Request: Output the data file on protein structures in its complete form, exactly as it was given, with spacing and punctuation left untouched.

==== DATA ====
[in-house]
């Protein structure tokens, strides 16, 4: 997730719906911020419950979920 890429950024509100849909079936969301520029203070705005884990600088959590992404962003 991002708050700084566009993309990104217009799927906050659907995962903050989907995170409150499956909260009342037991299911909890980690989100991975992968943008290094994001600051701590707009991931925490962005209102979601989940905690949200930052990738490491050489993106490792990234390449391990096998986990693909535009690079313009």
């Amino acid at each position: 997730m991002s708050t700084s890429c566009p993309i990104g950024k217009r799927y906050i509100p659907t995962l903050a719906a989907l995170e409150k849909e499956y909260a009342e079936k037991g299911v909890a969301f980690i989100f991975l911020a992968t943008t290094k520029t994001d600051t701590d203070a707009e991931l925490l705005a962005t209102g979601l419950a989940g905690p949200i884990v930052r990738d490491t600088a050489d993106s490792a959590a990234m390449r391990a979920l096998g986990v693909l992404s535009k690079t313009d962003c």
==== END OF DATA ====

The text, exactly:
[in-house]
């Protein structure tokens, strides 16, 4: 997730719906911020419950979920 890429950024509100849909079936969301520029203070705005884990600088959590992404962003 991002708050700084566009993309990104217009799927906050659907995962903050989907995170409150499956909260009342037991299911909890980690989100991975992968943008290094994001600051701590707009991931925490962005209102979601989940905690949200930052990738490491050489993106490792990234390449391990096998986990693909535009690079313009």
């Amino acid at each position: 997730m991002s708050t700084s890429c566009p993309i990104g950024k217009r799927y906050i509100p659907t995962l903050a719906a989907l995170e409150k849909e499956y909260a009342e079936k037991g299911v909890a969301f980690i989100f991975l911020a992968t943008t290094k520029t994001d600051t701590d203070a707009e991931l925490l705005a962005t209102g979601l419950a989940g905690p949200i884990v930052r990738d490491t600088a050489d993106s490792a959590a990234m390449r391990a979920l096998g986990v693909l992404s535009k690079t313009d962003c």